If Possible, Continue to Save

When income is cut, many people are tempted to dial back their contributions to their savings; they see it as an easy line item to trim. For several reasons, I urge people to stay committed to their savings plan unless absolutely necessary.

First, you don’t want to derail your financial plan — and your future. Next, you could lose the tax benefits of saving in retirement accounts and miss out on the compound interest and market growth. If you decide taking a pause in savings is a must, be strict about resuming these saving habits as quickly as possible. Once your compensation returns to normal, it may be tempting to spend the new gross income. Don’t let that happen.

Find a Way to Cover Budget Shortfalls That May Arise

Unfortunately, not everyone will be able to cover their essential expenses. Some executives may have been spending all that they were earning and are now left with a budget deficit. Others may have experienced unexpected medical or home repair expenses with no infusion of cash from a year-end bonus.

For those with more expenses than income, determine if this situation is temporary or will continue for the foreseeable future. Next, what expenses can be reduced or eliminated? For example, is it possible to cancel lawn care service for six months or drop the monthly wine club? Reducing expenses even by $200-$300 each month will add up quickly.

Next, determine if there may be opportunities for additional income. Finding one consulting job or other part-time work can make a big difference in filling any gaps in your budget.

Try Hard to Avoid These Moves

The objective is to plug the dike until the water recedes and normalcy returns. Here are some additional tips to weather through:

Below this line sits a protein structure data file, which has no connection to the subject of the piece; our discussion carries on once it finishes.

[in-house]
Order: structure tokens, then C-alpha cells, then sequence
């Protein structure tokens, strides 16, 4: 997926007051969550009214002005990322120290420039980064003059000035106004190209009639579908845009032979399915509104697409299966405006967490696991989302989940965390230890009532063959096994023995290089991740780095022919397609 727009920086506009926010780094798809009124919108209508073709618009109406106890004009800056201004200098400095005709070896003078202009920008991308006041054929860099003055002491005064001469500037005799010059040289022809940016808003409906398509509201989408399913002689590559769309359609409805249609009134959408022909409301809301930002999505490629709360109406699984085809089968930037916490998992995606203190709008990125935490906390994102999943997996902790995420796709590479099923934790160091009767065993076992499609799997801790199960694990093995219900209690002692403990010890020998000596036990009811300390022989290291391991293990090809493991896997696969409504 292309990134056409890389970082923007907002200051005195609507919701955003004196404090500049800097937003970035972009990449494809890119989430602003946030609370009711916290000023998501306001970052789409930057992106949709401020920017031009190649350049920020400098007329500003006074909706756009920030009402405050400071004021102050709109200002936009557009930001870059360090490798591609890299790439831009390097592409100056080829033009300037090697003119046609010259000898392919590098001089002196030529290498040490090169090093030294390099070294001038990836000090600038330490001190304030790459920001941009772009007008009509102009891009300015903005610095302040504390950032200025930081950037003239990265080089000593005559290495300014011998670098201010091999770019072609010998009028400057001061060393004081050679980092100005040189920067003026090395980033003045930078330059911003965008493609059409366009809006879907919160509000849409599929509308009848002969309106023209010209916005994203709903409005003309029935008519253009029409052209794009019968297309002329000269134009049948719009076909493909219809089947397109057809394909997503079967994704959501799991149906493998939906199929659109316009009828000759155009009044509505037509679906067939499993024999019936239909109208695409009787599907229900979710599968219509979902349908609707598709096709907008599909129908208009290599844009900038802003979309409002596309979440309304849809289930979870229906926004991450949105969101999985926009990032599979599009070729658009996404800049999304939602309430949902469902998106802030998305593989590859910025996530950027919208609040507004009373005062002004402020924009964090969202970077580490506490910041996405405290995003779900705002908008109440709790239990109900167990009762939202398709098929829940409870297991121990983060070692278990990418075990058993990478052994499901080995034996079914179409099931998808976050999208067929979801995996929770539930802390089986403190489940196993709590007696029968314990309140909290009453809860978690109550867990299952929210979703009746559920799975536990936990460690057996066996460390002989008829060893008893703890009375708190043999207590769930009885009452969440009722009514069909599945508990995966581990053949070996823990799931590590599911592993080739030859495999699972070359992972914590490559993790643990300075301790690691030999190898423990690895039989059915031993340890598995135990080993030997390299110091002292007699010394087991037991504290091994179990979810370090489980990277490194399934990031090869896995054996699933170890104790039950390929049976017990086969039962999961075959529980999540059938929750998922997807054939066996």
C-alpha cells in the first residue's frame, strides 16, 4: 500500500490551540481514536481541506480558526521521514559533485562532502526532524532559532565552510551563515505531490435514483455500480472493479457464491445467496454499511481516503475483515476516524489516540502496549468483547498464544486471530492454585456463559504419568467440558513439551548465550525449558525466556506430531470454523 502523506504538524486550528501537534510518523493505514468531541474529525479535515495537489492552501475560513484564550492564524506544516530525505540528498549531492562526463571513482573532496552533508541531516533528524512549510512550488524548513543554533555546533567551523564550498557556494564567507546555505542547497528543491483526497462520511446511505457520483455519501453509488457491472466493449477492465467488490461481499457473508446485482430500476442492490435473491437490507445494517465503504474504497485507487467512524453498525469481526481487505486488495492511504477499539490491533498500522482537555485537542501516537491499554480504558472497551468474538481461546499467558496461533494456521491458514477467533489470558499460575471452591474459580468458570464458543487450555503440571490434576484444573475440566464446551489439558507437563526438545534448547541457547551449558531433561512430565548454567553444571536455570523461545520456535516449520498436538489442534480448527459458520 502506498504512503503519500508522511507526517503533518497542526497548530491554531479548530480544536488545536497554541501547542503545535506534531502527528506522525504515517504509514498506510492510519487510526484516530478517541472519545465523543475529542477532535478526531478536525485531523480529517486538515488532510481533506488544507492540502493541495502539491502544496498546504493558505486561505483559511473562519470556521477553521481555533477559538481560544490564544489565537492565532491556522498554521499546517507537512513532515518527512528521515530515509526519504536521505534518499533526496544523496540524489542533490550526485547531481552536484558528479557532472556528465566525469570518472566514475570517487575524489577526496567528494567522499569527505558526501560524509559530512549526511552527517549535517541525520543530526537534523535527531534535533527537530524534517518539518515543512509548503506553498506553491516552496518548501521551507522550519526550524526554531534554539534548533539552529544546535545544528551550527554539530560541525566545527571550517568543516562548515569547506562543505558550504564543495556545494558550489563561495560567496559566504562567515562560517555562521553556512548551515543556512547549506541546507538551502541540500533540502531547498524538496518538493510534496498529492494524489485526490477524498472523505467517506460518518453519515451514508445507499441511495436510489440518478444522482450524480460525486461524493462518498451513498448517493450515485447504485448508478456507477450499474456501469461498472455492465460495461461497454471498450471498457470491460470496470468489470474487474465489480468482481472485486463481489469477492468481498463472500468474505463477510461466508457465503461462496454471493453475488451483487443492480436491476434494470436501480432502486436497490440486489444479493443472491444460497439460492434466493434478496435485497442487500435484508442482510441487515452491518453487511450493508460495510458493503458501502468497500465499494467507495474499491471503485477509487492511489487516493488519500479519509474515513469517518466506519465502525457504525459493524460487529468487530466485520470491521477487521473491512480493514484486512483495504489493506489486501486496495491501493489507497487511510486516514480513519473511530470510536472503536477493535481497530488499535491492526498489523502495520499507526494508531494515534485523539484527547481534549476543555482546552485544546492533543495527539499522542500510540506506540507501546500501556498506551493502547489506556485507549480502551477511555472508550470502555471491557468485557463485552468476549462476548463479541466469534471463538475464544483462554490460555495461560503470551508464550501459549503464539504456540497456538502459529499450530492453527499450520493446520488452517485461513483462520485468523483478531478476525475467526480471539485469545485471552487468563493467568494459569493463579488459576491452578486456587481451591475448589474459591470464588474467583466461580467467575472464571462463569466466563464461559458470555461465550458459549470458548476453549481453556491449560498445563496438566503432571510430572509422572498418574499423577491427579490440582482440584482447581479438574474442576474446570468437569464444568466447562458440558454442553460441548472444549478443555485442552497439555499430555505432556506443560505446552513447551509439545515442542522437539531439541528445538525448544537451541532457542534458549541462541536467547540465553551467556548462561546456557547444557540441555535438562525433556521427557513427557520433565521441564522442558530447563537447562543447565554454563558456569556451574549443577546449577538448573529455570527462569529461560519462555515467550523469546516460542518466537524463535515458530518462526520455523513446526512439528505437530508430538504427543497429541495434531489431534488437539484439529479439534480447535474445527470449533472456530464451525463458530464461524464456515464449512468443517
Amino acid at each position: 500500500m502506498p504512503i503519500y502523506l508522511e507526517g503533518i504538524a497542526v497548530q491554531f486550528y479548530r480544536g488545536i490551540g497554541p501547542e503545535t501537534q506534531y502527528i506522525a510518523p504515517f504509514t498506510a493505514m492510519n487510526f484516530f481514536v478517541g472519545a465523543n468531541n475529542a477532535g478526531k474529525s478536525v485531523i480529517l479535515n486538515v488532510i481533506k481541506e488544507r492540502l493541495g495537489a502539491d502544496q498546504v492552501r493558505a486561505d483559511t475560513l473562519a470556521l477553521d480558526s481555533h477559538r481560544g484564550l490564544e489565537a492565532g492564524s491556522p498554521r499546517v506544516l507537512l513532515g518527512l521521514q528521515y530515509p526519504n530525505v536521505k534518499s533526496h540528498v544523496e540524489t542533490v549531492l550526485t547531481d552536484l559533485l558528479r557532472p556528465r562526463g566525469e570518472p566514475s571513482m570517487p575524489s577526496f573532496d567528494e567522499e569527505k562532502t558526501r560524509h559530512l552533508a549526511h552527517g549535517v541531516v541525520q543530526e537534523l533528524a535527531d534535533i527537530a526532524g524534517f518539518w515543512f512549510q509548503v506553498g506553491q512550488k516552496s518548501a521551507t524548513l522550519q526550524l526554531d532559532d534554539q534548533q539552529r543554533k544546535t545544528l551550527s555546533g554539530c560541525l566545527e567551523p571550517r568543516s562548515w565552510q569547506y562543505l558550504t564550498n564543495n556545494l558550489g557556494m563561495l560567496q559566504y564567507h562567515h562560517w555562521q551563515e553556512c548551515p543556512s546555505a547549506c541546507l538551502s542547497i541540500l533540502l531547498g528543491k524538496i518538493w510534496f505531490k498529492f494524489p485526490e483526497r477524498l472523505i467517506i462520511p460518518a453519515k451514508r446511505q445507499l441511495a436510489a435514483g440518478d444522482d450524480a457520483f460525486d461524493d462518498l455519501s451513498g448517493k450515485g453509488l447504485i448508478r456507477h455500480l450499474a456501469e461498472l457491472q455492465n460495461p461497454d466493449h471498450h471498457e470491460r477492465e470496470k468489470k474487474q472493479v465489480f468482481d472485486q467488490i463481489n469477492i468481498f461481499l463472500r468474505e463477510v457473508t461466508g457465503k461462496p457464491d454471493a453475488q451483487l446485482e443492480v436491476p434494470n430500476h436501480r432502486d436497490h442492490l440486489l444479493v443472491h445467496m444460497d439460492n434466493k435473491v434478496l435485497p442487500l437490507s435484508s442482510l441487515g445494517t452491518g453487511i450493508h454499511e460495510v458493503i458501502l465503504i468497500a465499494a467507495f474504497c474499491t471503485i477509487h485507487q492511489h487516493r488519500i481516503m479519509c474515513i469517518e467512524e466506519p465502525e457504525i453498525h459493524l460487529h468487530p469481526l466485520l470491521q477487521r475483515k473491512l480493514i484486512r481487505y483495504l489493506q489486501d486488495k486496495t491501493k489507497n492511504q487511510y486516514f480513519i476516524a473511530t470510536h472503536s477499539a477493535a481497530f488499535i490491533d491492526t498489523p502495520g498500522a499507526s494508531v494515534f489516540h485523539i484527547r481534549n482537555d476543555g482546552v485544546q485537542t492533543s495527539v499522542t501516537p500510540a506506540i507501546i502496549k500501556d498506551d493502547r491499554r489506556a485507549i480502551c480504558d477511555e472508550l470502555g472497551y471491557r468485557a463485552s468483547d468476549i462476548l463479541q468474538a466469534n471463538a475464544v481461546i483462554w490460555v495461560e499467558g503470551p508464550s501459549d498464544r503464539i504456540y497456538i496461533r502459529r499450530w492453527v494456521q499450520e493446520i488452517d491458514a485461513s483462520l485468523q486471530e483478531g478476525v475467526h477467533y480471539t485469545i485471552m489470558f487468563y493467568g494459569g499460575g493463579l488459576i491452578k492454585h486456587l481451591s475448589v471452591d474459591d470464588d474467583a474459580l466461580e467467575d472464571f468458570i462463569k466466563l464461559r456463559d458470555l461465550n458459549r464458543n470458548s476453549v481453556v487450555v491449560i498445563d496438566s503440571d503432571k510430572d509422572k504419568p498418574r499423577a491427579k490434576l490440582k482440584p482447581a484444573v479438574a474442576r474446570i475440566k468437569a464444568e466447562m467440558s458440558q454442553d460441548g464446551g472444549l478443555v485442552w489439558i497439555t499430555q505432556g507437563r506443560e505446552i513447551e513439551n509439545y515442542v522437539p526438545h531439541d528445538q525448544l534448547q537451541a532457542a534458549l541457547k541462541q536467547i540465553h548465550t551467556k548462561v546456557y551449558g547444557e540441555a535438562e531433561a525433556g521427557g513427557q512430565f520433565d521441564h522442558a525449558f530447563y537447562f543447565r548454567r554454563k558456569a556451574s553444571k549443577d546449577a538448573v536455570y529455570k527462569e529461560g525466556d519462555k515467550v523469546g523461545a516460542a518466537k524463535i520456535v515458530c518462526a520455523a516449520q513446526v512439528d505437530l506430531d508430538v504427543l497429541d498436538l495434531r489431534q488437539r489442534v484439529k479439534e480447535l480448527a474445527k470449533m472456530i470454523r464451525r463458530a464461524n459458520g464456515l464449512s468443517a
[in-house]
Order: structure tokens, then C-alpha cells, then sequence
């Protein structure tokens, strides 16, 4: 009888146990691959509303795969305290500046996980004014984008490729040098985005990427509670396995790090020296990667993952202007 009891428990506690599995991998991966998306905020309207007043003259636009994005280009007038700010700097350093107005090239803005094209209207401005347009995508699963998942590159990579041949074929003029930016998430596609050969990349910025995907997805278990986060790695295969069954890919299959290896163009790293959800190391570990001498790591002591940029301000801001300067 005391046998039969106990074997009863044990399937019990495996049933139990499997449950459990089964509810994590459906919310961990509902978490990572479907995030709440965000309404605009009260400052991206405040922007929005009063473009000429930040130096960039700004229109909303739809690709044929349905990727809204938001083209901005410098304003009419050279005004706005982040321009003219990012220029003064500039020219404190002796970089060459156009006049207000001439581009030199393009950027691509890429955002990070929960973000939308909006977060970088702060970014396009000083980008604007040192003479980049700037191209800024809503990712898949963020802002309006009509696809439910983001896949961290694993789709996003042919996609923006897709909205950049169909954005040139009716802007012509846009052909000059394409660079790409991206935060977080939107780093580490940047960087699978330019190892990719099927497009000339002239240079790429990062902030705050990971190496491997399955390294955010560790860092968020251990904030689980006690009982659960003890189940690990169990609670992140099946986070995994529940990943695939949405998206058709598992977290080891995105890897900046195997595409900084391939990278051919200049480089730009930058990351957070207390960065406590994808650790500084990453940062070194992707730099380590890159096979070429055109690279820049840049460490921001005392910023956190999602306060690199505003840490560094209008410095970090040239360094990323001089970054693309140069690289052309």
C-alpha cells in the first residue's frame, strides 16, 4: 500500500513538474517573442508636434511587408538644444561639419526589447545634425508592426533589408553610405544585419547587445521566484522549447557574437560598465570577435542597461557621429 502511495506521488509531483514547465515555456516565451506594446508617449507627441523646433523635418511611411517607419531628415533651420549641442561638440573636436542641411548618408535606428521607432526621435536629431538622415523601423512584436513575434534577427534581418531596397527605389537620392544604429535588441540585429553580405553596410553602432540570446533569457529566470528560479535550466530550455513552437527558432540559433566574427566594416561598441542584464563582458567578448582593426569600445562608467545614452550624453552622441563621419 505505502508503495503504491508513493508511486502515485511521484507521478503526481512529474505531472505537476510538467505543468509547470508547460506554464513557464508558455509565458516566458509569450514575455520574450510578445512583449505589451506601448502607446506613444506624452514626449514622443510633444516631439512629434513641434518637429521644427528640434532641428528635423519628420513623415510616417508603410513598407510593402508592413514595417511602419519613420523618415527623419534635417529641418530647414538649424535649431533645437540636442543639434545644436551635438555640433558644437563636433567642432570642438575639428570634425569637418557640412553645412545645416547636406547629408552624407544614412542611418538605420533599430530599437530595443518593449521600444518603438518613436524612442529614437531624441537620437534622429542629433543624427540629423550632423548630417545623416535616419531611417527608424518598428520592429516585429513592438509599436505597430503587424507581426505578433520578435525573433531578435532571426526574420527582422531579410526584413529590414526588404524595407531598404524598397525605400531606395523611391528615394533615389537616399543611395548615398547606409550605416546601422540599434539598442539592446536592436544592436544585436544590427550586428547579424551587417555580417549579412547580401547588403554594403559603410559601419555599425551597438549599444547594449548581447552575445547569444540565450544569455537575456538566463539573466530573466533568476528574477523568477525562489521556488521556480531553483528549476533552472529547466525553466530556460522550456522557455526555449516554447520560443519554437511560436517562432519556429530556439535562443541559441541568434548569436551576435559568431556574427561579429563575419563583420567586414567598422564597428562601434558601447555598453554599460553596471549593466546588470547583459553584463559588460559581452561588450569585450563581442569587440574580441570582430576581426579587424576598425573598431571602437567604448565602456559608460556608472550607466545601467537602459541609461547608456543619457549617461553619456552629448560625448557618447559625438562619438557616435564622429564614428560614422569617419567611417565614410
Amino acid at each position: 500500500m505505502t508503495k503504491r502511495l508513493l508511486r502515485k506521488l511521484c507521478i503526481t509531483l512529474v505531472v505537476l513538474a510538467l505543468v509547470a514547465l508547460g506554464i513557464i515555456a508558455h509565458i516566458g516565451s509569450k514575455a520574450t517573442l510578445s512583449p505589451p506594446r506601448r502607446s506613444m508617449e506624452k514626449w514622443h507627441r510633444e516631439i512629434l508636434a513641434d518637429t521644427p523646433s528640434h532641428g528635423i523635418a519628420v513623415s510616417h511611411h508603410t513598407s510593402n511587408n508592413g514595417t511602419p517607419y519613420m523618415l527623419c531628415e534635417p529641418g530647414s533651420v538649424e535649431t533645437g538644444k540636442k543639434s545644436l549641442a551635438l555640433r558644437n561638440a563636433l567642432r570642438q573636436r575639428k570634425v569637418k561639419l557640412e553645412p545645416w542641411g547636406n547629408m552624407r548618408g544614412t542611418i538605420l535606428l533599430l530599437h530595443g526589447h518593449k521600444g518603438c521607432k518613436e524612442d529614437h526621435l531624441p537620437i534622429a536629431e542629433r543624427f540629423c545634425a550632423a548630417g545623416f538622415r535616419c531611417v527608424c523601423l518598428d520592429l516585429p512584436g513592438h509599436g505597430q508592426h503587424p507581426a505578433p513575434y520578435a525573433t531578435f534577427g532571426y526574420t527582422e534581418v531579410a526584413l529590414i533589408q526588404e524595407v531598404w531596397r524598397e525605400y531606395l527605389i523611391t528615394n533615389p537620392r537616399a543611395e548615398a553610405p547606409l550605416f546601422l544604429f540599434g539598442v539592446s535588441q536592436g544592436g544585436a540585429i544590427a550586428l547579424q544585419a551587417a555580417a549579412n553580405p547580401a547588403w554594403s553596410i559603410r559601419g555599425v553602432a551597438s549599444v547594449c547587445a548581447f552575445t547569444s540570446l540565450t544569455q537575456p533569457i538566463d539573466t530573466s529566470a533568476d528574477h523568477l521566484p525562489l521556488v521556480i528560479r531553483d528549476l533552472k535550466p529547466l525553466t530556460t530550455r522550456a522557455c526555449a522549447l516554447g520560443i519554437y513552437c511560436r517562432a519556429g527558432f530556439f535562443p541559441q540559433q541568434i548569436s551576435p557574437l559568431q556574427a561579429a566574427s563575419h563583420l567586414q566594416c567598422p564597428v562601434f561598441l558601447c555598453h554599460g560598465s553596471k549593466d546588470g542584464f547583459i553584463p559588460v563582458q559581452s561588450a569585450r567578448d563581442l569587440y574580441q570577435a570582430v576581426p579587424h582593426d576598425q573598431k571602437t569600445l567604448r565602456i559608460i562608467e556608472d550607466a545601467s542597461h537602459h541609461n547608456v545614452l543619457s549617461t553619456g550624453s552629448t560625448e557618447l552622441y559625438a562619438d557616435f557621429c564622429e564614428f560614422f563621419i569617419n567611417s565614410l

• Falling into the credit card trap: Fight the temptation to leave balances on credit cards. This debt can pile up quickly in a crisis, and with high interest rates it can rapidly snowball out of control.
  • Raiding your retirement account: Avoid pulling funds from retirement accounts, due to the penalties (if you are younger than 59½ years old) and taxes levied on these funds. 401(k) loans should also be avoided as, once again, you are taking money from your future self. If you absolutely must pull funds from retirement accounts, check to see if you qualify for any penalty waivers under the CARES act. If you, a spouse, or dependent were diagnosed with COVID-19 or experienced other financial impacts from reduced hours, your situation may be covered. Read more about these exemptions on the IRS website.

With the COVID-19 vaccines continuing to roll out, a potential new stimulus plan from the Biden administration and an improving economy, there is hope on the horizon. Doing your best to manage through these short-term obstacles will make a significant difference in your finances as the pandemic begins to fade away.


This article was written by and presents the views of our contributing adviser, not the Kiplinger editorial staff. You can check adviser records with the SEC or with FINRA.

Josh Monroe, CFP®, ChFC
Associate Wealth Adviser, CI Brightworth

Josh Monroe is a CERTIFIED FINANCIAL PLANNER™ practitioner and a Chartered Financial Consultant designee who listens actively and plans thoughtfully to help clients achieve their goals. He joined the CI Brightworth team in 2019 as a Financial Planner. Before CI Brightworth, Josh spent eight years at a leading insurance and investment firm in a variety of roles, including compliance and supervision. Josh is passionate about financial planning and making complex concepts easy to understand.